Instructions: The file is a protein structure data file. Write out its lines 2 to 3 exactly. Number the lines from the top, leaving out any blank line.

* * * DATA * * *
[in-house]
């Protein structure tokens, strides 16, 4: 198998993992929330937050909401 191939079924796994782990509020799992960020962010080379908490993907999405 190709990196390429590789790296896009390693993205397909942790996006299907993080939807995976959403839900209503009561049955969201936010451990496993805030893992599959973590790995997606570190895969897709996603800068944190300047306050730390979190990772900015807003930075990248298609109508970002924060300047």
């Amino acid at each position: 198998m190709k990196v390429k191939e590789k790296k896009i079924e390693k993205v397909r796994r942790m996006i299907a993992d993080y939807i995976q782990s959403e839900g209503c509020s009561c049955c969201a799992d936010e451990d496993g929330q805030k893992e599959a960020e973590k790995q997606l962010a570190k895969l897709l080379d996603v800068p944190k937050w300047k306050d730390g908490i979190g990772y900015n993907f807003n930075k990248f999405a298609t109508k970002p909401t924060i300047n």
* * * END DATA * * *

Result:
């Protein structure tokens, strides 16, 4: 198998993992929330937050909401 191939079924796994782990509020799992960020962010080379908490993907999405 190709990196390429590789790296896009390693993205397909942790996006299907993080939807995976959403839900209503009561049955969201936010451990496993805030893992599959973590790995997606570190895969897709996603800068944190300047306050730390979190990772900015807003930075990248298609109508970002924060300047």
């Amino acid at each position: 198998m190709k990196v390429k191939e590789k790296k896009i079924e390693k993205v397909r796994r942790m996006i299907a993992d993080y939807i995976q782990s959403e839900g209503c509020s009561c049955c969201a799992d936010e451990d496993g929330q805030k893992e599959a960020e973590k790995q997606l962010a570190k895969l897709l080379d996603v800068p944190k937050w300047k306050d730390g908490i979190g990772y900015n993907f807003n930075k990248f999405a298609t109508k970002p909401t924060i300047n």